YouView has confirmed that the service will go on trial later this year before launching in 2012 – a year later than previously scheduled.
The internet TV (IPTV) venture, backed by the BBC, ITV, BT, Channel 4 and more, aims to deliver a set-top box for catch-up and digital TV services.
YouView also confirmed that it would imminently publish its core technical specifications for launch products.
YouView CEO Richard Halton says: "Our focus has always been to deliver a product to consumers that is right, but not rushed.
"Creating a truly open TV platform that will bring consumers increased choice has required significant technological innovation. Our timings for the launch reflect the scale and complexity of this project."
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Project Canvas has today been unveiled as YouView. The internet TV venture for Freeview and Freesat has been launched as YouView and given a brand new website.
All set to go live in the first half of 2011, the service has been developed by the BBC, ITV, BT, Channel 4 and more, and will give access to Internet catch-up TV services alongside digital TV from a YouView set-top box.
"YouView is a brilliant new subscription-free TV service which combines the best TV with on-demand services and internet content," says Richard Halton, the newly-appointed CEO of YouView TV.
"I am delighted to be leading the team who will make it a reality and think it will change the way we watch TV forever."
For more details on the story, see our original news story below or head over to the new YouView website.
The BBC Trust has today approved the BBC's involvement in Project Canvas, its internet TV venture designed for Freeview and Freesat, subject to certain conditions.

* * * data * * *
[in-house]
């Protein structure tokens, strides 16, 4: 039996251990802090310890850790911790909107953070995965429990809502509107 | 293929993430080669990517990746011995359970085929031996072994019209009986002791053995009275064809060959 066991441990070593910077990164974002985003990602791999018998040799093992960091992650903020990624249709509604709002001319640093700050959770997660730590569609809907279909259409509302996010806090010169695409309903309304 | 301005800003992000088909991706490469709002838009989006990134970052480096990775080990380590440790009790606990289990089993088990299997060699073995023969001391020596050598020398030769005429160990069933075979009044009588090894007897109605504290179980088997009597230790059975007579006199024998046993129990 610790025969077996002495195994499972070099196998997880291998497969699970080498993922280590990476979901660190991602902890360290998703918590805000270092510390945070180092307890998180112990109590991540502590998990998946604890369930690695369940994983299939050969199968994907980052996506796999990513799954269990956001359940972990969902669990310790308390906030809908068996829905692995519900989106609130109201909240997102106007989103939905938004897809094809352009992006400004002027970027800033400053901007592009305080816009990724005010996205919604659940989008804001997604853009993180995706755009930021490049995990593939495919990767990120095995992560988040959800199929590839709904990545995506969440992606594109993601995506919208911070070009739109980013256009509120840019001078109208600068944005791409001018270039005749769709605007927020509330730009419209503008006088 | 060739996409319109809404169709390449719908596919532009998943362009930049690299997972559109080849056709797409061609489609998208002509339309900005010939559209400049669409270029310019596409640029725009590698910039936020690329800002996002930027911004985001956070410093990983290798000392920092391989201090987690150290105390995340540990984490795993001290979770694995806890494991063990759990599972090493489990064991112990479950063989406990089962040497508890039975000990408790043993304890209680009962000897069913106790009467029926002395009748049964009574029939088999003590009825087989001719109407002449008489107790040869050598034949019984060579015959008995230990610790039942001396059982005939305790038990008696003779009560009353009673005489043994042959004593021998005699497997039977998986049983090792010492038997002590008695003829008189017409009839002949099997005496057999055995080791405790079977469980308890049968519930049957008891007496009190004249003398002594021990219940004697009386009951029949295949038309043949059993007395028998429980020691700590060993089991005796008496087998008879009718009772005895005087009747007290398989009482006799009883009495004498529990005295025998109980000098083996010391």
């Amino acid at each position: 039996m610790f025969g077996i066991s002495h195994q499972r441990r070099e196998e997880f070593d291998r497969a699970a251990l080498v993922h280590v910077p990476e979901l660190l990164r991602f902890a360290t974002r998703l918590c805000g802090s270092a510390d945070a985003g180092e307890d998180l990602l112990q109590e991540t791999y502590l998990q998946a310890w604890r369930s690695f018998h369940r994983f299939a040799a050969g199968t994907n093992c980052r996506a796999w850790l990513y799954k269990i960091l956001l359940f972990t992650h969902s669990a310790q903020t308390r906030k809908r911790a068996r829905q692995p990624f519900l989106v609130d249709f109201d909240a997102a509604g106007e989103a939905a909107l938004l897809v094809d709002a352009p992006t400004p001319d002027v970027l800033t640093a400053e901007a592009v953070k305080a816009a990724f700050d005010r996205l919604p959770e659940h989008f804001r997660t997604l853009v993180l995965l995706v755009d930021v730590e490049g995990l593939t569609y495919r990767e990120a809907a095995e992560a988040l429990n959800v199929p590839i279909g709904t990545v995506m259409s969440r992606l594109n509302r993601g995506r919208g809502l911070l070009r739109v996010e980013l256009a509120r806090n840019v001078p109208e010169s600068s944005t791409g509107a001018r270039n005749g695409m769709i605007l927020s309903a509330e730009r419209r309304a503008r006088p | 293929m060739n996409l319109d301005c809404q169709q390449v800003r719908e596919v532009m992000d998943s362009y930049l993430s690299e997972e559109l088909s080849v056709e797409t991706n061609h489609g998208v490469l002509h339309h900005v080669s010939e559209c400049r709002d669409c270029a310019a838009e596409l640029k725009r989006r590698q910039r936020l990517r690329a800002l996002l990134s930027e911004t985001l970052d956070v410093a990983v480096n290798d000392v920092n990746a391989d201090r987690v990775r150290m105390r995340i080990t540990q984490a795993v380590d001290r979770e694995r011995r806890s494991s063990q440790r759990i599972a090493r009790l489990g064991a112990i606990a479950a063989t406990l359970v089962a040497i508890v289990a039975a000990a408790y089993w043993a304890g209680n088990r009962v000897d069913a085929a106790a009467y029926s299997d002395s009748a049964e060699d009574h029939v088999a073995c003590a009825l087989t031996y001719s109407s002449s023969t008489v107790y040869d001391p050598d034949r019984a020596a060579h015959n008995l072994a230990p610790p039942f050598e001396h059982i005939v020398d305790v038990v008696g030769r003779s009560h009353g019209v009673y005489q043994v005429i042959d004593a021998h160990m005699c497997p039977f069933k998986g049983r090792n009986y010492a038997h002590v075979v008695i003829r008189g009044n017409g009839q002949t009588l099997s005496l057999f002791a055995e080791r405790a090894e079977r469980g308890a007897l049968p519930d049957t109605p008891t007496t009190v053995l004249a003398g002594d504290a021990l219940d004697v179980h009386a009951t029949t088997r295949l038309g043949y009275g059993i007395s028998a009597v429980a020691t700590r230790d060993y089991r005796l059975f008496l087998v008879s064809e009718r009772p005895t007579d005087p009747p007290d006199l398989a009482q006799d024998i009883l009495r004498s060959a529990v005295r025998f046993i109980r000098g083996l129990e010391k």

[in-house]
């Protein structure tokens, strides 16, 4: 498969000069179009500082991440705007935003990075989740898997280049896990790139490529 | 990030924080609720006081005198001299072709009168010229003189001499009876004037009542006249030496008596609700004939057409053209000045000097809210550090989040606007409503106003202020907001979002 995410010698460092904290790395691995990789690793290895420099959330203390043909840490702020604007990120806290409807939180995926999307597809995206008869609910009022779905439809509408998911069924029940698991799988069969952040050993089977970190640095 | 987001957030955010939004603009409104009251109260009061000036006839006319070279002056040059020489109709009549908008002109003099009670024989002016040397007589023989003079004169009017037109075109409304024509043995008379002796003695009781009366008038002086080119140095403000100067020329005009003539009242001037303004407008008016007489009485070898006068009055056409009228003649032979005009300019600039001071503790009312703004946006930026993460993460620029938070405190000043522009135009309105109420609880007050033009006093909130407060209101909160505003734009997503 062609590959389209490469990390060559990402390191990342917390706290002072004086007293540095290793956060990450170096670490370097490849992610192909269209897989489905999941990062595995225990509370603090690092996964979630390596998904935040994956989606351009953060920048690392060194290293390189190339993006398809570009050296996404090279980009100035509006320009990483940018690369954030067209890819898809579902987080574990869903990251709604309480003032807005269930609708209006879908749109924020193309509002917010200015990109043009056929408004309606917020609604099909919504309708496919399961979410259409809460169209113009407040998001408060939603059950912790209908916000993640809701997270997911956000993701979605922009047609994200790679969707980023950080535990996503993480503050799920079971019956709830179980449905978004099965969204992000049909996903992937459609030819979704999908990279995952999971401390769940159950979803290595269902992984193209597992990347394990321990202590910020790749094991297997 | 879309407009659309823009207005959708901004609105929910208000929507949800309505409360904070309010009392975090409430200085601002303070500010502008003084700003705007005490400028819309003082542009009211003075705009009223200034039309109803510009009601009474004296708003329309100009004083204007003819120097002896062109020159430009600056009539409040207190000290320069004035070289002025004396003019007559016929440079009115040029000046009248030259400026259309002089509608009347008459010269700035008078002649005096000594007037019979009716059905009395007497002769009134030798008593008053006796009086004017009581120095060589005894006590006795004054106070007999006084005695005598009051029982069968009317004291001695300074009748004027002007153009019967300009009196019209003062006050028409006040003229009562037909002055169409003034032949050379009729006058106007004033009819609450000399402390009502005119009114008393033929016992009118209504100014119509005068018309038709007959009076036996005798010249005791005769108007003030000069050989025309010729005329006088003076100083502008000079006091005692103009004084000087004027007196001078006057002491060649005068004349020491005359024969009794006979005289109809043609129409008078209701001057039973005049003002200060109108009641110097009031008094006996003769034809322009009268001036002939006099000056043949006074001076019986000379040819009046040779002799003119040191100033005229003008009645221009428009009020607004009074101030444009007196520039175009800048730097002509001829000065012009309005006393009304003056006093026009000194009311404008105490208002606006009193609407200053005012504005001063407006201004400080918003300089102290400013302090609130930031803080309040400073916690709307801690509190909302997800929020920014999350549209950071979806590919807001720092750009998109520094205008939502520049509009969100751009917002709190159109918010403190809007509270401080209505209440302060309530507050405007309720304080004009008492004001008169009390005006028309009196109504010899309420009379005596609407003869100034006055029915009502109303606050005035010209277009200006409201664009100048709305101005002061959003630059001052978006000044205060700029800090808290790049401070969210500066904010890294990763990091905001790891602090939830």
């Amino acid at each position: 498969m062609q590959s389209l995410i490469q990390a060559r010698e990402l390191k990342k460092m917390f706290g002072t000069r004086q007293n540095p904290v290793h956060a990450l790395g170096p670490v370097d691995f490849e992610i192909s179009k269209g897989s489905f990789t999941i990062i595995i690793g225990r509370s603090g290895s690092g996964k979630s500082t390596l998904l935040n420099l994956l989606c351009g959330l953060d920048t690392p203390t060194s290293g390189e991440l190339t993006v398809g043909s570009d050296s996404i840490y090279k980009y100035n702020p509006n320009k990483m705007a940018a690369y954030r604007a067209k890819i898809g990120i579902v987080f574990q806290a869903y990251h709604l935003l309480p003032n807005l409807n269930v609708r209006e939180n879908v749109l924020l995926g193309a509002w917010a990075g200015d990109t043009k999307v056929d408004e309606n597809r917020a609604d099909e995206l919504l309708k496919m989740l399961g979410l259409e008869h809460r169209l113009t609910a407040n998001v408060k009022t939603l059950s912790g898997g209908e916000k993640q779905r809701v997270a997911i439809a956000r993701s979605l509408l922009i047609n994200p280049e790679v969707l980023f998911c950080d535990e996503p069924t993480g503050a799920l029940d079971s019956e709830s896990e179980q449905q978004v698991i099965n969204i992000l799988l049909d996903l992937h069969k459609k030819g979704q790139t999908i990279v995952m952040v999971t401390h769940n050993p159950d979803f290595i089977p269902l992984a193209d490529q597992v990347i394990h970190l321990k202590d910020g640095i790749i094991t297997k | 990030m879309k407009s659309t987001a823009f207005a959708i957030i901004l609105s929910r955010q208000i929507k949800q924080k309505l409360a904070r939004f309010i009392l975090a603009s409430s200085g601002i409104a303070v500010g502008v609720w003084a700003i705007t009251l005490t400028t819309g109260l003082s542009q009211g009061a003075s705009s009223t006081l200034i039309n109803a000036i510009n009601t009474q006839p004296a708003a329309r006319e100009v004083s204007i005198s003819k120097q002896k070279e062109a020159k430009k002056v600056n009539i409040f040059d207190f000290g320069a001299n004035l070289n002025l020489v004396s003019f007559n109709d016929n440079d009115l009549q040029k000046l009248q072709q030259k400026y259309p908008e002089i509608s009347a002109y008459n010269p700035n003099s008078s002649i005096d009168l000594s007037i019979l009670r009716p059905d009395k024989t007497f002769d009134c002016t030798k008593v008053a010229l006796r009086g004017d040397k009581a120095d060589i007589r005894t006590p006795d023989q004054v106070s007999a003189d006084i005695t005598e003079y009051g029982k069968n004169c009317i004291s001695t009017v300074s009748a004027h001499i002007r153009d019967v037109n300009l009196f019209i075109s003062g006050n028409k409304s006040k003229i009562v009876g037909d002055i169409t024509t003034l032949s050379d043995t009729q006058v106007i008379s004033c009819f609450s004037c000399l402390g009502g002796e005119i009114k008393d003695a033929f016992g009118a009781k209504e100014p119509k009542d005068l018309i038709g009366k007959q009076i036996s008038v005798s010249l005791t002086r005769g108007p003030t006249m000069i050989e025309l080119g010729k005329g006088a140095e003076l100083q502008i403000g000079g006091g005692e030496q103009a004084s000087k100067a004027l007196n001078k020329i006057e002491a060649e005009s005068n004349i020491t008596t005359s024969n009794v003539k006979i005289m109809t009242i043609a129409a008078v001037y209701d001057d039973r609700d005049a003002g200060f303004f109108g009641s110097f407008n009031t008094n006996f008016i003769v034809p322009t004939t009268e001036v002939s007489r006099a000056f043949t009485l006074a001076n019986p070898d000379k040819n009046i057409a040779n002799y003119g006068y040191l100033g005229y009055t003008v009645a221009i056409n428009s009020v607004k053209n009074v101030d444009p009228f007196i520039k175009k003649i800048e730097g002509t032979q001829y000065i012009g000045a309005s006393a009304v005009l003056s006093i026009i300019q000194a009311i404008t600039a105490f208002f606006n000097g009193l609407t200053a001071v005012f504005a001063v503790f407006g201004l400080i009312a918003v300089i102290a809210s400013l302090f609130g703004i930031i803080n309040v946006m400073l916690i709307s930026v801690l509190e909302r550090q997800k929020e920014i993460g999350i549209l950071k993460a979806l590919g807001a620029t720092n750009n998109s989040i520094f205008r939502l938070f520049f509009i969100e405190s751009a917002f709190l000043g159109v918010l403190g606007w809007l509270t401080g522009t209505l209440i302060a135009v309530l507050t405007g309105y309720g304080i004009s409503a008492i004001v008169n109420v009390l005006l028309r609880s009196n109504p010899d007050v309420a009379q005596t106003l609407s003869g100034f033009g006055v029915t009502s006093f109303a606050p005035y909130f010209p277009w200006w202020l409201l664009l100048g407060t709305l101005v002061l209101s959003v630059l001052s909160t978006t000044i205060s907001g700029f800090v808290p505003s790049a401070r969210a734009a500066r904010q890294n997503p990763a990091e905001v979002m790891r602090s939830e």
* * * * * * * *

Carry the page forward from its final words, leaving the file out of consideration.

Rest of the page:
Project Canvas is a joint venture between the BBC, Arqiva, BT, Channel 4, Five, ITV and Talk Talk to develop a single standard for on-demand internet TV viewing via a broadband connection.
It's expected to go live next year, under the name YouView – a hybrid of YouTube and Freeview.
Diane Coyle, a BBC Trustee and chair of the Trust's strategic approvals committee, says: "The Trust has concluded that project Canvas will deliver significant public value for licence fee payers – people with a broadband connection will be able to access a wide range of on-demand content including BBC iPlayer, free of charge, through their TV sets.
"We have however applied a number of conditions to the BBC's involvement in the venture in recognition of the potential impact on the market if Canvas is successful."
The conditions include obliging Project Canvas and its partners to engage with manufacturers and the industry on the technical specifications of the set-top boxes. The specification must be published within 20 days from today.
In addition, viewers must always be able to access free-to-air content, though they may be charged for additional pay-TV services that third parties may choose to provide via the Canvas platform, such as video-on-demand services.
And the BBC's involvement must not exceed the BBC Executive's estimated costs by more than 20 per cent over a five-year period. The Corporation estimates that the cost of Project Canvas over the first four years, including launch and development costs, will be £115.6m.
Back in May, the OFT gave Project Canvas clearance, despite criticisms of the plan by leading retailers and manufacturers.
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